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Paper: The Caltech Core-Collapse Project (CCCP)
Volume: 342, 1604-2004: Supernovae as Cosmological Lighthouses
Page: 305
Authors: Gal-Yam, A.; Cenko, S.B.; Fox, D.W.; Leonard, D.C.; Moon, D.-S.; Sand, D.J.; Soderberg, A.M.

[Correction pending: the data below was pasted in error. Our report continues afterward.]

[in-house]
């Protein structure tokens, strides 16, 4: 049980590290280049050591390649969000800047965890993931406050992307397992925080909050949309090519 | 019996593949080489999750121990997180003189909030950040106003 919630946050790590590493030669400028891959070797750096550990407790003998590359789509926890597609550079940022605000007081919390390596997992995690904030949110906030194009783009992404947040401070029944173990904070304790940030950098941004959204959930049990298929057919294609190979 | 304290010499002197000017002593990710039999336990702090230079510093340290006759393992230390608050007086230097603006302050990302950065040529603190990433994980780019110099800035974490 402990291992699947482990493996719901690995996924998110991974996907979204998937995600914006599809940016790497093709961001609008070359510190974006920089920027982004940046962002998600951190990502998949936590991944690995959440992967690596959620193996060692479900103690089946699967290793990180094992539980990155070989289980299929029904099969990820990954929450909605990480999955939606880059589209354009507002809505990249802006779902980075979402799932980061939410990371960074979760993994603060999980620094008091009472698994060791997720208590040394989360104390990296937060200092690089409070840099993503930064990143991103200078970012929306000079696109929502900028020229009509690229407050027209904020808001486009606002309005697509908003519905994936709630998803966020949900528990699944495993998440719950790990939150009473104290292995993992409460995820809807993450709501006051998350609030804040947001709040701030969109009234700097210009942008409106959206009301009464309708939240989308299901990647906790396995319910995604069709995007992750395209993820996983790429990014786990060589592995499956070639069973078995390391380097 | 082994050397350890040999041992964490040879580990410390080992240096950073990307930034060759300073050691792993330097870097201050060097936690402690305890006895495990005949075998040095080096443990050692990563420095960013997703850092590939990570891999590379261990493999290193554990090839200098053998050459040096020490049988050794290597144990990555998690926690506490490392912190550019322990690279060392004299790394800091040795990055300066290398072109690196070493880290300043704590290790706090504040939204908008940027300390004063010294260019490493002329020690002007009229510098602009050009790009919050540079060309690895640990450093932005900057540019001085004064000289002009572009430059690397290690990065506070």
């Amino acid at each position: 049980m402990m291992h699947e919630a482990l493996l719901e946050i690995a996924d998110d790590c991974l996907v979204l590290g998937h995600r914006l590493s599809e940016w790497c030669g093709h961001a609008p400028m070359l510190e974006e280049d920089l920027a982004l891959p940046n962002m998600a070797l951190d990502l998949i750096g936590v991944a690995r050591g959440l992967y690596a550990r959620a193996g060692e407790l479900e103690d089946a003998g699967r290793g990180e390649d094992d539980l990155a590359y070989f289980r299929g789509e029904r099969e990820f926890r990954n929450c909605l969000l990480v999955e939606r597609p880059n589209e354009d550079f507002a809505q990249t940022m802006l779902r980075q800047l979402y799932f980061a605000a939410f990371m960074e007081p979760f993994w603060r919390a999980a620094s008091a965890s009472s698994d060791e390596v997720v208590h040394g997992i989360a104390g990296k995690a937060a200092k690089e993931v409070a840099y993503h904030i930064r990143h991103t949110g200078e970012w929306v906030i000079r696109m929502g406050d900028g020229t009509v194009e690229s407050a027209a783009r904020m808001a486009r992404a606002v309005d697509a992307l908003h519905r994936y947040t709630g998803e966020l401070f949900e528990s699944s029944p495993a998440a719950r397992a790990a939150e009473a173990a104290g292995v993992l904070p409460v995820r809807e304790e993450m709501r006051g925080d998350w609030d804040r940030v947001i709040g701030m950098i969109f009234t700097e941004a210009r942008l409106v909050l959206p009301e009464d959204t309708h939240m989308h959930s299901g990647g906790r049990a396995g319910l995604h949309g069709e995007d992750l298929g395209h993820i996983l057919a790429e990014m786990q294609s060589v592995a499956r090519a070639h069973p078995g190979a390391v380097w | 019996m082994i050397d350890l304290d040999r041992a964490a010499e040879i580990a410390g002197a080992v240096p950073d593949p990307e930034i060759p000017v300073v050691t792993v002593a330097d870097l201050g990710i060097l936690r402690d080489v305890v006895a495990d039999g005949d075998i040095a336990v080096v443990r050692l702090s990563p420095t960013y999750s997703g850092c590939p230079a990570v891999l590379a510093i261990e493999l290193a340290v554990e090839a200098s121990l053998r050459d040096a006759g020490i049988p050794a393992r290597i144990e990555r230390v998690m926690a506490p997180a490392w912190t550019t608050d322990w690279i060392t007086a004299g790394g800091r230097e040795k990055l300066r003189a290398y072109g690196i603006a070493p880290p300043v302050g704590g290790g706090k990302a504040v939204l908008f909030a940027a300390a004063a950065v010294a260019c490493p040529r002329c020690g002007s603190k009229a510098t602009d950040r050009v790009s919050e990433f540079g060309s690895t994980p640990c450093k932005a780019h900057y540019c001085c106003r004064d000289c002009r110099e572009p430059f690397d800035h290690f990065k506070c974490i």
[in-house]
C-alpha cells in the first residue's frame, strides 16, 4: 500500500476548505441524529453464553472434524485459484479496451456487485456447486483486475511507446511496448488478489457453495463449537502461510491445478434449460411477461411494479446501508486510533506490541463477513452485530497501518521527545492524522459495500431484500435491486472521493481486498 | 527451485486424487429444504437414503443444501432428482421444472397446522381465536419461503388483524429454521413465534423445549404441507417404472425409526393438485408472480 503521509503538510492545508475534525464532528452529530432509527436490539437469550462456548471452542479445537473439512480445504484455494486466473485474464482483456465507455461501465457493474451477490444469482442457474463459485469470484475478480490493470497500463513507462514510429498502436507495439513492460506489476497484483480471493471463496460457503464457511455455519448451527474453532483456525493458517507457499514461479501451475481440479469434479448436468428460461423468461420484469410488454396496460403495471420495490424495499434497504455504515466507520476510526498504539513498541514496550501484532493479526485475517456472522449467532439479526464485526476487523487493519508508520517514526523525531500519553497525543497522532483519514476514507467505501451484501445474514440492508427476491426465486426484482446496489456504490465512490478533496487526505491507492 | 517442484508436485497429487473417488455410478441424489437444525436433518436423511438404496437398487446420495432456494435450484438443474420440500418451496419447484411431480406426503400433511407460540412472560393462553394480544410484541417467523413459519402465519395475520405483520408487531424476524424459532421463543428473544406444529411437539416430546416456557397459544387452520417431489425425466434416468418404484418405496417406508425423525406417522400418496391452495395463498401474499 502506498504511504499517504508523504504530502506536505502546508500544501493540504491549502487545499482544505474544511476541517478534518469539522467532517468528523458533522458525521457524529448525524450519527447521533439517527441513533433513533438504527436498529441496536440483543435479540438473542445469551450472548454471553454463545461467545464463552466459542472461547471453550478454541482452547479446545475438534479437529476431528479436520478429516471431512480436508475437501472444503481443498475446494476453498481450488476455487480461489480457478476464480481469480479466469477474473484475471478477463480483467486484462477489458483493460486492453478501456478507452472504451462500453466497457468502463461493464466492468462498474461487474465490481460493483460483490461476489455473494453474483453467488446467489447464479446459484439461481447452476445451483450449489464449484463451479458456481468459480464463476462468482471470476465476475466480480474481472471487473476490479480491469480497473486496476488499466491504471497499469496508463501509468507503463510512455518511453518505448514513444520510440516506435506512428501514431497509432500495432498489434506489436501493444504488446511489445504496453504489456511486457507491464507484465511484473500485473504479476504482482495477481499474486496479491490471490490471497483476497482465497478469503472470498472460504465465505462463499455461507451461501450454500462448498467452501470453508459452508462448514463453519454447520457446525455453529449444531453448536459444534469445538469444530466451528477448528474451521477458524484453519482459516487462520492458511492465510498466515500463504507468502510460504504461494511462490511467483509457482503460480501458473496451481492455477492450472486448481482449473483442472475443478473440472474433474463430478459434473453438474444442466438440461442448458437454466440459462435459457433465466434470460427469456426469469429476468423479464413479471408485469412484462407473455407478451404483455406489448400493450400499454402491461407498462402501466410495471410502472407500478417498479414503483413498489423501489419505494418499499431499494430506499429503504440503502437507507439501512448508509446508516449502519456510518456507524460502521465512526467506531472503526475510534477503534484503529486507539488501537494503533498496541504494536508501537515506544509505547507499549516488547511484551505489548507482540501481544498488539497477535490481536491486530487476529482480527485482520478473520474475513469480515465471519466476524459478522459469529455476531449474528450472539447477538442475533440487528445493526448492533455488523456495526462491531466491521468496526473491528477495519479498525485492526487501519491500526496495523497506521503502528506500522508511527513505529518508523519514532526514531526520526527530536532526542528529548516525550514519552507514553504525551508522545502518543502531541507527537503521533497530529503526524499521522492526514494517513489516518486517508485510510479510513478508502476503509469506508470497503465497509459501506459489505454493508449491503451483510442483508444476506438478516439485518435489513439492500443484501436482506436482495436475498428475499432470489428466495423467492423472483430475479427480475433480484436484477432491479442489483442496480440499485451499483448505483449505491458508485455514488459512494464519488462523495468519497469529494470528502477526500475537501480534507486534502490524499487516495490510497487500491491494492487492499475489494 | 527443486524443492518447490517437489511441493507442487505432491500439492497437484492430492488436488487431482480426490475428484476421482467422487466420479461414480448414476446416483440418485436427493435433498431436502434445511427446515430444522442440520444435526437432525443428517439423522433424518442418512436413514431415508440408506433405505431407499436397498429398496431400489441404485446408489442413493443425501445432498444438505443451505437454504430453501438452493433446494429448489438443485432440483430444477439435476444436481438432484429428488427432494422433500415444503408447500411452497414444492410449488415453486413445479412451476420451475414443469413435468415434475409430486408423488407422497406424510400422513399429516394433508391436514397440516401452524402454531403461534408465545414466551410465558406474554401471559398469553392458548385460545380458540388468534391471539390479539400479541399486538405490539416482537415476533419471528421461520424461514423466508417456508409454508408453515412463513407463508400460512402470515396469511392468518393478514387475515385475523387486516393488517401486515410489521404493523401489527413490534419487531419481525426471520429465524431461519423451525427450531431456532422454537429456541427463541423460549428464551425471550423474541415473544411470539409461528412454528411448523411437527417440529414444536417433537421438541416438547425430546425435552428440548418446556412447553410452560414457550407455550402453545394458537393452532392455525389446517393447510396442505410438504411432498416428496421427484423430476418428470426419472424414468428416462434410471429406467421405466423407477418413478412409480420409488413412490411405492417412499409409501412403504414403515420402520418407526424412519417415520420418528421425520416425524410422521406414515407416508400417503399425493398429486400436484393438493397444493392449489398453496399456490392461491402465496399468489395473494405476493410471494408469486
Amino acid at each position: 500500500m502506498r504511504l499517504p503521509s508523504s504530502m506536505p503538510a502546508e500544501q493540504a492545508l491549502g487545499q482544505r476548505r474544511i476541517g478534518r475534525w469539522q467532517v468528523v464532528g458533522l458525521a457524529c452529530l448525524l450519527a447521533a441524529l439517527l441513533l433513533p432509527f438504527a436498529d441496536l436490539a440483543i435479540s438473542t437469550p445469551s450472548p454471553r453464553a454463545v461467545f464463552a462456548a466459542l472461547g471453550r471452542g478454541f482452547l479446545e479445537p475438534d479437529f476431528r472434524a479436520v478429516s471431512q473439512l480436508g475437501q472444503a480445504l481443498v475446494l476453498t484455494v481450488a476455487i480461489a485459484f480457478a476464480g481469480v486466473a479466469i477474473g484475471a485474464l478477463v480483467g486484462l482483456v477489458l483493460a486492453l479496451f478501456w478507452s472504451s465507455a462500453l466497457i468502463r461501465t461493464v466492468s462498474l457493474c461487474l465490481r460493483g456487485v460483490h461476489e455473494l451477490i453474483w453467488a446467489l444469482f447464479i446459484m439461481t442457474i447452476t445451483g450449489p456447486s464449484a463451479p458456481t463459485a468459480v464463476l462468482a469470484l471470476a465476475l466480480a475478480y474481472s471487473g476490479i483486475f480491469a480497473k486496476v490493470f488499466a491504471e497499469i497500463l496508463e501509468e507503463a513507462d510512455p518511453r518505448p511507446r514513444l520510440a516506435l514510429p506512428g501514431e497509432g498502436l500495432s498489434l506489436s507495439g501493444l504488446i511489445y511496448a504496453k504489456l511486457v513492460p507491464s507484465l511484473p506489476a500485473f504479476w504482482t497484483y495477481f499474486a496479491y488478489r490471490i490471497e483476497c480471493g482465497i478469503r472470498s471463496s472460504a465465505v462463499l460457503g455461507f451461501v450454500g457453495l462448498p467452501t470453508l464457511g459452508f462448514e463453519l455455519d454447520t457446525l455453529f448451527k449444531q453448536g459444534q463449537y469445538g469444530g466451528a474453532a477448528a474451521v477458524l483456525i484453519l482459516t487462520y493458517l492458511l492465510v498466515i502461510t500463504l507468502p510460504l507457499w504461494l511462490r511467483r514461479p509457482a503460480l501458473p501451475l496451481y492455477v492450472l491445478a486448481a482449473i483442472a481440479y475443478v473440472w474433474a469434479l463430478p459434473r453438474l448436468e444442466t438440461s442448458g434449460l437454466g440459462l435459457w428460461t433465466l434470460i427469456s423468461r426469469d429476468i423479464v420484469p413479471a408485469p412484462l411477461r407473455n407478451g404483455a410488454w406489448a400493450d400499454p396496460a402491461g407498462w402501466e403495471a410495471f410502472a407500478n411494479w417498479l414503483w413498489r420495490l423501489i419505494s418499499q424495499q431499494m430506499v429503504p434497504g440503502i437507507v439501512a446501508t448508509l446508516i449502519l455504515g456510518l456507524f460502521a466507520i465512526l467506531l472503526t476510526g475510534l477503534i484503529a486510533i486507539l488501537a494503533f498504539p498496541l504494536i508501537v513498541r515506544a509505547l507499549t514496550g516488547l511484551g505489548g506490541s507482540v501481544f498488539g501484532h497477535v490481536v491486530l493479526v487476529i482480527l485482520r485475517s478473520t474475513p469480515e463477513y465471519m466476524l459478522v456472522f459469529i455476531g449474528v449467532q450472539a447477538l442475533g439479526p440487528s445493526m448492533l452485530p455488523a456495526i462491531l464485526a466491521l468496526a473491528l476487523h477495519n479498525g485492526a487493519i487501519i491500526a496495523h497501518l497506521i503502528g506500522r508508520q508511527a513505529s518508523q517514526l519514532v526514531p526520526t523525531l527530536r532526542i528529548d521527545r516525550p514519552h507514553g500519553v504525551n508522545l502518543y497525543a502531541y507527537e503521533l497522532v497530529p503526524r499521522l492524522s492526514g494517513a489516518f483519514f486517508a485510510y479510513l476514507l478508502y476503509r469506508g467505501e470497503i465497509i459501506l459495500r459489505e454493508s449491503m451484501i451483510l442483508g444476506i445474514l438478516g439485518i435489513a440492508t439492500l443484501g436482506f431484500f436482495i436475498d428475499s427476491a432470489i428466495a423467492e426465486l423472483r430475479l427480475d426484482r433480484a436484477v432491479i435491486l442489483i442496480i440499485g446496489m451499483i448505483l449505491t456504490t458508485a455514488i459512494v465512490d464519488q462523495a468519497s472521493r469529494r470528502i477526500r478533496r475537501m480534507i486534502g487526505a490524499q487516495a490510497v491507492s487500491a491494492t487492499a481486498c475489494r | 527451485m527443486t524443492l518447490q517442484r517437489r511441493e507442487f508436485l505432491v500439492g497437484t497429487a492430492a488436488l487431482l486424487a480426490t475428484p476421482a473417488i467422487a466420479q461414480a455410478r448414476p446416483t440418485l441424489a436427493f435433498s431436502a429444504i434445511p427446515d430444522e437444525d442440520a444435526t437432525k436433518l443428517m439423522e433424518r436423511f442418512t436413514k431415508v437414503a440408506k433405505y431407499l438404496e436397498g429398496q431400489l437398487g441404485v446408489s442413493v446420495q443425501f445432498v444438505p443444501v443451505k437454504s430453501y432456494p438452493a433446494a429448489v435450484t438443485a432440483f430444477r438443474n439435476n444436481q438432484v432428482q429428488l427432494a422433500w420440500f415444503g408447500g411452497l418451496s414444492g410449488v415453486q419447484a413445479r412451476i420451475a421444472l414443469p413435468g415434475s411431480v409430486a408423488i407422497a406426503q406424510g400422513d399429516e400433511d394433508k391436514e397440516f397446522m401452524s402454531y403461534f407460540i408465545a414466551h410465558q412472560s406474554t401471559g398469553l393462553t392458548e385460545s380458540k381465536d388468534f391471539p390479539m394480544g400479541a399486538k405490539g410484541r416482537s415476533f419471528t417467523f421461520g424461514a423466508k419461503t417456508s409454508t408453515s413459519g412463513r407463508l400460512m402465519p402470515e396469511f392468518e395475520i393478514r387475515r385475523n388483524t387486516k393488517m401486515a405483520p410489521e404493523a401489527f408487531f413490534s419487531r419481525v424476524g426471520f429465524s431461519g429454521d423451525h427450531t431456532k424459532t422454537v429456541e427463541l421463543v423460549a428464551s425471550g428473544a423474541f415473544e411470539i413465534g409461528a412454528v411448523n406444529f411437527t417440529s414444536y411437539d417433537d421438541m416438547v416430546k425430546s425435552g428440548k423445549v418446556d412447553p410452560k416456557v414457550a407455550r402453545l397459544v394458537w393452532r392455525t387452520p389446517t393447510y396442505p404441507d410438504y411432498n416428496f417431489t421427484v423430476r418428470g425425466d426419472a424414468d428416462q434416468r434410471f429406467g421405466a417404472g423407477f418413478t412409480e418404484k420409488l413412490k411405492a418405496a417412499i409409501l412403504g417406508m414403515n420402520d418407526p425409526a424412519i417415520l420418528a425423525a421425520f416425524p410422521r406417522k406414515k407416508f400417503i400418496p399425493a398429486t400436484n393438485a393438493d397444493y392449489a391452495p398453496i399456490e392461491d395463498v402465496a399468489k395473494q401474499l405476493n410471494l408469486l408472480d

Abstract: he cosmological utility of type Ia Supernovae prompted numerous studies of these events, and they are now well characterized observationally, both as individual objects and as a population. In contrast, all other types of supernovae (i.e. core-collapse events) are not as well observationally characterized. While some individual events have been studied in great detail (e.g. SN 1987A or SN 1998bw), the global properties of the core-collapse SN population are little known. However, in recent years, major drivers for change have emerged, among them the verification of the connection between core-collapse supernovae and long-duration Gamma-Ray Bursts (GRBs), the possible utility of some core-collapse supernovae (type II-P) as independent cosmological probes, and studies of core-collapse supernovae as high redshift targets for missions like the Supernova Acceleration Probe and the James Webb Space Telescope. The Caltech Core-Collapse Project is a large observational program using the Hale 200 inch and the robotic 60 inch telescopes at Palomar observatory to obtain optical photometry, spectroscopy and IR photometry of ∼ 50 nearby core-collapse supernovae. The program is designed to provide a complete sample of core-collapse events, with well-defined selection criteria and uniform, high-quality optical/IR observations, as well as radio and X-ray light curves for some events. We will use this sample to characterize the little-studied properties of core-collapse supernovae as a population. The sample will be used as a comparison set for studies of supernovae associated with Gamma-Ray Bursts, to promote and calibrate the use of supernovae II-P for cosmography, and to set the stage for investigations of supernovae at high-z using coming space missions such as the Supernova Acceleration Probe and the James Webb Space Telescope.
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